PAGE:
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Disposure, n. tControl; dis- 18th century. NED.

Obs. exc. posal. 4. 9. 61.

hist. 3. 4. 337. Distaste, n. 1) †Annoyance, dis- Dump, n. (a) Melancholy; detraction, that 'leaves a bad taste pression (now only in plural); in the mouth. 5. 3. 171.

(b) perplexity; amazement? 3. 4. 2) Dislike; disgust. 1. 2. 62. 226.

Distinct, pp. adj. Distinguished;
differentiated. 5. 2. 44.

E
Dittie, ta ballad, poem.

Earnest, n. I) [a. OE. eornost, 2. 2. 170; 4. 3. 86, 98 (ditt). earnestness, zeal; glossed by Lat.

Diuers, adj. Various; several. serium, studium.] Seriousness; Now somewhat archaic, but well sober purpose. (Without prep. in, known in legal and scriptural | Arch:)

3. 4. 100. phraseology. NED. 3. I. 151. 2) An instalment of money, paid

Diuert, v. [ad. Lat. divertere, to to secure a bargain or contract. turn in different directions, and 3. 4. 179. devertere, to turn away.] To turn Element, n. One's proper sphere; away, in literal sense. 4. 6. 9. the class of persons with whom one

Diuision, n. †Variation; modu- naturally associates. 1. 2. 36. lation. 4. 5. 198.

Ellebore, n. [ad. Lat. elleborus, Doome, n. 1) Judgment; opin- hellebore.] A poisonous but mediion. 5. I. 139.

cinal plant; a powder prepared from 2) Sentence (of a judge). 5. 3. this. 5. 3. 403. Cf. note. 134, 596.

Emblem(e, n. 1) A person who Doubt, v. To anticipate with ap- is the symbol or type of some prehension; suspect or fear. Arch. quality or condition. I. 2. 222. 3. I. 278.

2) †A drawing or picture expressDrachme, n. A Grecian silver ing an allegory or moral fable. coin, varying in value but probably 5. 3. 59. averaging 191/2 cents. 1. 2. 160, † Embrion, n. An embryo. E. 15. et passim. Cf. note.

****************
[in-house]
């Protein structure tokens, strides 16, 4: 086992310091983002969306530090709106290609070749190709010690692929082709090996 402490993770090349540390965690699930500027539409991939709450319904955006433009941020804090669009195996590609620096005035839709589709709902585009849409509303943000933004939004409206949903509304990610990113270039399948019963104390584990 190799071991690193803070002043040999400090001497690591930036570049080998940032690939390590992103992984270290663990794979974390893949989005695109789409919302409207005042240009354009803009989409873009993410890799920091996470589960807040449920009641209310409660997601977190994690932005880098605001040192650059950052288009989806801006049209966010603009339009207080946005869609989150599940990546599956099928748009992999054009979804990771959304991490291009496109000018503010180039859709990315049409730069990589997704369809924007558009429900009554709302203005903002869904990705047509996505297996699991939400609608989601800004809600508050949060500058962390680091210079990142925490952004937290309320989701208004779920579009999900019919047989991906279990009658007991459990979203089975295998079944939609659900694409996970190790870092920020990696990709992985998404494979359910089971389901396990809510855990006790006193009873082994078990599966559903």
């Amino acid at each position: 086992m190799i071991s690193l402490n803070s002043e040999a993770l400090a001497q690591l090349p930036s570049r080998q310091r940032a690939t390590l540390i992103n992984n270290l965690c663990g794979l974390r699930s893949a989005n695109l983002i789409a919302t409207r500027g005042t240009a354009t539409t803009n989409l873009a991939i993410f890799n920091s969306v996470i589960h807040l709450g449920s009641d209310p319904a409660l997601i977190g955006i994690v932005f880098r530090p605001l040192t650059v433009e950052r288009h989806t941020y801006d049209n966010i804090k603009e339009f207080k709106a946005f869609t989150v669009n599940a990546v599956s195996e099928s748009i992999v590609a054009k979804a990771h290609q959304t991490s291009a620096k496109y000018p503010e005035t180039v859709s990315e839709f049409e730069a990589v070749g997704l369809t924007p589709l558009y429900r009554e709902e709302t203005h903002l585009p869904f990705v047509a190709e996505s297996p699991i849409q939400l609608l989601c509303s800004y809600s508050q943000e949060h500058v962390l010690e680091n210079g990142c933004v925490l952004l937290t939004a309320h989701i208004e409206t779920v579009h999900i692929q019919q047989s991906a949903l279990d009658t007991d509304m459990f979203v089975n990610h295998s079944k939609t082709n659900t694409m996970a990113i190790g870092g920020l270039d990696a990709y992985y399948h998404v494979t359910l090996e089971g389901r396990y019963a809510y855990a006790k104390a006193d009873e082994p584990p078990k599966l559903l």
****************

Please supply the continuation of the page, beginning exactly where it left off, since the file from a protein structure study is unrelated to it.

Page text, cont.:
Endeare, v. *To attract and bind; Dresser, n. One who prepares, win the affection (of). 3. 4. 88, or works over (something). Arch. et passim. 3. 4. 339. Cf. Play-dresser, 5. 3. 226, Enforc't, pp. + Created as by a and note.

tour de force; 'trumped up.' Obs.? Dressing, n. The hair arranged 4. 6. 70. in some peculiar way. Arch. 3. I. Enforme, v. † Prob. inform, in 48. Cf. note.

the Lat. sense of delineate' and Drop, v. intr. To shed tears; hence 'describe.' E. 54. (Cf. In1. 2. 152.

forme, to disclose, tattle. 4. 5. 113.) Dubblet, n. A close-fitting body- Enghle, n. An ingle; a boy garment, with or without sleeves, favorite in bad sense. Arch. I. 2. worn by men from the 14th to the 17; 3. 4. 292. Cf. Enghle, v.

weep. Obs.?

E. 32.

Enghle, v. To cajole, wheedle. regarded as an aphrodisiac. NED. Arch. 2. 2. 236. Cf. note.

3. 4. 75, 398. Entertainement, n. †Acceptance; Errant, adj. Arrant; thoroughcountenance. 5. 3. 575.

going, with opprobrious sense. 3. 4. Entrailes, n. pl. 1) †The in- 115. ward parts regarded as the seat of Erre, v. [a. Lat. errare, in orig. the emotions, thoughts, etc. NED. sense of go, wander.] I) To

wander, stray. I. 3. 47. 2) The inner parts;

interior. 2) To go astray in judgment. Rare. 3. 4. 366.

5. 2. 37. Enuie, n.

1) †Malice; hatred. Essay, n. (Cf. Assay.) (a) E. 21; 5. 3. 647.

†A test, proof; (b) ta sample. 2) The feeling of mortification 4. 3. 65. and ill-will occasioned by the con- Estate, n.

State or condition in templation of superior advantages general. Arch. 4. 9. 22; 5. I. 65. possessed by another. NED. In Esteeme, n.

+Estimate, valua5. 3. 619, Enuie seems to partake tion: phr., Make that esteeme. of both meanings. (It is often diffi- 3. I. 174. cult to determine which sense Jon- Euert, v. [ad. Lat. evertere, to son has in mind; in Shakespeare overturn.) To overturn; disturb the noun occurs about as often in profoundly. 4. 6. 10. the one sense as in the other.) Euery, pron. Each one, every

Enuie, v. 1) To hate; show one. 5. 3. 241. malice toward; rail against. P. 27; Examin'd, pp. adj. Critically 5. 1. 78, 92; 5. 3. 472.

tested and proved. Obs.? 5. I. III. 2) To feel displeasure and ill- Exceeding, adv. Exceedingly. will at the superiority of (another Arch. 3. 1. 247. person) in happiness, success, repu- Excellence, n. +Excellency: a tation, or the possession of anything title of honor. 2. 2. 4. desirable. NED. Passim. Cf. Excellencie, n. +Excellence; surEnuied, pp. 4. I. II.